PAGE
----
You will be instructed how to perform spirometry. Basically, you will take in a deep breath and blow into a mouthpiece attached to the spirometer. You will blow out as hard and as fast as you can until your lungs feel absolutely empty. You will be asked to repeat the test several more times until there are two to three good efforts. You will be coached and encouraged to do your best during the test. A good effort during the test is important to get good results.
A computerized sensor (which is part of the spirometry) calculates and graphs the results. The results demonstrate a persons air flow rates or the colume forced out within the first second. This is the Forced Expiratory Volume in the first second (FEV1). This indicates whether or not there is airway obstruction. Spirometry also records the total volume of air forced out of the lungs. This is the forced Vital Capacity (FVC).
Ask your doctor about having your lungs tested with Spirometry to identify any lung flow problems.
The measurement, by a form of gas meter, of volumes of gas that can be moved in or out of the lungs. The classical spirometer is a hollow cylinder (bell) closed at its top. With its open end immersed in a larger cylinder filled with water, it is suspended by a chain running over a pulley and attached to a counterweight. The magnitude of a gas volume entering or leaving is proportional to the vertical excursion of the bell. Volume changes can also be determined from measurements of flow, or rate of volume change, that can be sensed and recorded continuously by a transducer that generates an electrical signal.
The flow signal can be continuously integrated to yield a volume trace.The volume of gas moved in or out with each breath is the tidal volume; the maximal possible value is the vital capacity. Even after the most complete expiration, a volume of gas that cannot be measured by the above methods, that is, the residual volume, remains in the lungs. It is usually measured by a gas dilution method or by an instrument that measures blood flow in the lungs. Lung volumes can also be estimated by radiological or optical methods.
At the end of an expiration during normal resting breathing, the muscles of breathing are minimally active. Passive (elastic and gravitational) forces of the lungs balance those of the chest wall. In this state the volume of gas in the lungs is the functional residual capacity or relaxation volume. Displacement from this volume requires energy from natural (breathing muscles) or artificial (mechanical) sources.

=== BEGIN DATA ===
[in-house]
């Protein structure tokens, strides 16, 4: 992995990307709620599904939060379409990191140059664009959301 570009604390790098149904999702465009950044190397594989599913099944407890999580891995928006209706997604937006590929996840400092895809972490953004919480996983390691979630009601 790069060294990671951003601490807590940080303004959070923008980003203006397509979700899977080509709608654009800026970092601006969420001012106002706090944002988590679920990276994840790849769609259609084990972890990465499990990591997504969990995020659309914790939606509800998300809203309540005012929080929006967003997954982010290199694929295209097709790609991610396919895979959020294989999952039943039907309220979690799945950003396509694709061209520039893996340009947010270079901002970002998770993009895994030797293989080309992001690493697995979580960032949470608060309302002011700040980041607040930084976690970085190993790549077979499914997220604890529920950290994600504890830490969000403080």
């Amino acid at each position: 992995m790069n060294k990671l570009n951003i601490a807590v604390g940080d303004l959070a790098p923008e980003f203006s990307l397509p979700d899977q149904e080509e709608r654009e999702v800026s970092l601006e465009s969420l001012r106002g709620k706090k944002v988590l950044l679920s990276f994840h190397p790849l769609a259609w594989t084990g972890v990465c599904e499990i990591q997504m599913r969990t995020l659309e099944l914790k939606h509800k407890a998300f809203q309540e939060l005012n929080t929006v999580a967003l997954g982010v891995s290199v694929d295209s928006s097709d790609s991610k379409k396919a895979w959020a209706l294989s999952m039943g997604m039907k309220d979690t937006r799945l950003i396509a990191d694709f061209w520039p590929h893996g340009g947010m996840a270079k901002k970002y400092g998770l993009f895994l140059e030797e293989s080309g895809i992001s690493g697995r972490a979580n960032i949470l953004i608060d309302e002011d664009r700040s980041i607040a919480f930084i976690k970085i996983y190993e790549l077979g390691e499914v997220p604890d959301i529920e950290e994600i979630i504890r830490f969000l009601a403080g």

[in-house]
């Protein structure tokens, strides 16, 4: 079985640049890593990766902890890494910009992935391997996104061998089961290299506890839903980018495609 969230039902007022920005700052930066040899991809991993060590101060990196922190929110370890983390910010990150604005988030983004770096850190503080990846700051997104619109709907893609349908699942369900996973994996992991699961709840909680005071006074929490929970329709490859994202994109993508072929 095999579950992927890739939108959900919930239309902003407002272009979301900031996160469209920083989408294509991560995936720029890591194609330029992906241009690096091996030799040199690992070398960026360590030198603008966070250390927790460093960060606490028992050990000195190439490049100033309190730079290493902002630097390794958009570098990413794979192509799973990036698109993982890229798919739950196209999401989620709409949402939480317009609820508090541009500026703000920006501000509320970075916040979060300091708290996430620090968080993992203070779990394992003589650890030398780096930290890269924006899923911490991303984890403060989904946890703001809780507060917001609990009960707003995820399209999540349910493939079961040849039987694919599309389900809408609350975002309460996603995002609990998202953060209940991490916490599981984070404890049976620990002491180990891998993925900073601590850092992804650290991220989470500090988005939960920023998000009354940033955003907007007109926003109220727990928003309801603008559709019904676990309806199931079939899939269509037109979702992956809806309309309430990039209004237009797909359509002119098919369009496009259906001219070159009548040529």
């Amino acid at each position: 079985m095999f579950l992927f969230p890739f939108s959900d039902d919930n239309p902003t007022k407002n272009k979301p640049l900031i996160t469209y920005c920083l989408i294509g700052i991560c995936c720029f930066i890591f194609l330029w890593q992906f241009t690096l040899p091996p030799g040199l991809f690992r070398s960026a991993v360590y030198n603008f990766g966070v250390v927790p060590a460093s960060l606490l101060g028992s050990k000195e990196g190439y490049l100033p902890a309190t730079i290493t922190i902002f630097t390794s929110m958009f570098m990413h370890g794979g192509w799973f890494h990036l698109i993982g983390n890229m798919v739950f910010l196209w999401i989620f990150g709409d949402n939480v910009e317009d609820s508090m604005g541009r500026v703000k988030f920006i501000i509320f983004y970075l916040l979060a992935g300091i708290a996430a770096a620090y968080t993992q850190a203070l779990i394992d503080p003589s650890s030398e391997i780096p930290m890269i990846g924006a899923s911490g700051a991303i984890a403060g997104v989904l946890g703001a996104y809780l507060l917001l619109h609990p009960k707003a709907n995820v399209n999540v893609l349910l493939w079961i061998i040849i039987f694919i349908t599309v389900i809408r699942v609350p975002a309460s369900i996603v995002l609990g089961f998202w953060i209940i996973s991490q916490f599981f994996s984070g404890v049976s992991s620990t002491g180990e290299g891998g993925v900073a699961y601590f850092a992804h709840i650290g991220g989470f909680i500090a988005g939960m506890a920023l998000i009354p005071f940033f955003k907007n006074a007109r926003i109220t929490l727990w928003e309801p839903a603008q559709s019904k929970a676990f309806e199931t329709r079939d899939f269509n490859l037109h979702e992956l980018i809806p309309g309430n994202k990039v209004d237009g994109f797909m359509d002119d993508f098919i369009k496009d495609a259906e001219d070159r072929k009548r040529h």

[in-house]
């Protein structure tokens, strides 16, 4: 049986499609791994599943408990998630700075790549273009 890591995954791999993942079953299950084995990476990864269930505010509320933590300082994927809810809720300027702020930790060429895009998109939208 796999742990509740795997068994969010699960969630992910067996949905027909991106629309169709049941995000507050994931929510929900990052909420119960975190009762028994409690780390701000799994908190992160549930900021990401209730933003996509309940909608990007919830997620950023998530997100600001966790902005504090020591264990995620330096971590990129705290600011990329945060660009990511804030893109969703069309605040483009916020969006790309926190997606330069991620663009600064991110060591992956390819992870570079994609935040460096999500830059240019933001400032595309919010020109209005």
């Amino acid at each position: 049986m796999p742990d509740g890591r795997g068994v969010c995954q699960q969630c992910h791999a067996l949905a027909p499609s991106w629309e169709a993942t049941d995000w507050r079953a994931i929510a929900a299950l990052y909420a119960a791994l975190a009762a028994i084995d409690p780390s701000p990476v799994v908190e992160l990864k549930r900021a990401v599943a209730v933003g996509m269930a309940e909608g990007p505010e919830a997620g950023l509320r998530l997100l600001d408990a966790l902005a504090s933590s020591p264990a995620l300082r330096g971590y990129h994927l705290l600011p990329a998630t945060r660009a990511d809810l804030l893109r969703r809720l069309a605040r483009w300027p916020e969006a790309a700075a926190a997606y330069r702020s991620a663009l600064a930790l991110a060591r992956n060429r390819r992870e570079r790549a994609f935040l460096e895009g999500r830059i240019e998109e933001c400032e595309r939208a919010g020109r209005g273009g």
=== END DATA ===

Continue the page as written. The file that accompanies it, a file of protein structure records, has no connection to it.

EMG’s are standard nerve conduction tests that are used to record the electrical activity of muscles. When muscles are active, they produce an electrical current. This current is usually proportional to the level of the muscle activity.
EMG’s can be used to detect abnormal muscle electrical activity that can occur in many diseases and conditions, including inflammation of the muscles, pinched nerves, peripheral nerve damage ( damage of upper and lower arms and legs ).
An EMG is most often performed when patients have unexplained pain, numbness, tingling and muscle weakness. The EMG helps to distinguish between muscle conditions in which the problem begins in the muscle and muscle weakness due to nerve disorders. The EMG can also be used to detect true weakness, as opposed to weakness from reduced use because of pain or lack of motivation.
Civil Surgeon (Immigration Physicals)
We are authorized to provide Immigration Physicals for the Department of Immigration Services. We provide full physicals, blood draws and immunizations for those coming to this country to become part of the american dream. You can contact us to schedule appointments for these services in our Moreno Valley office location at 22636, Suite A 400, Moreno Valley Ca. 92553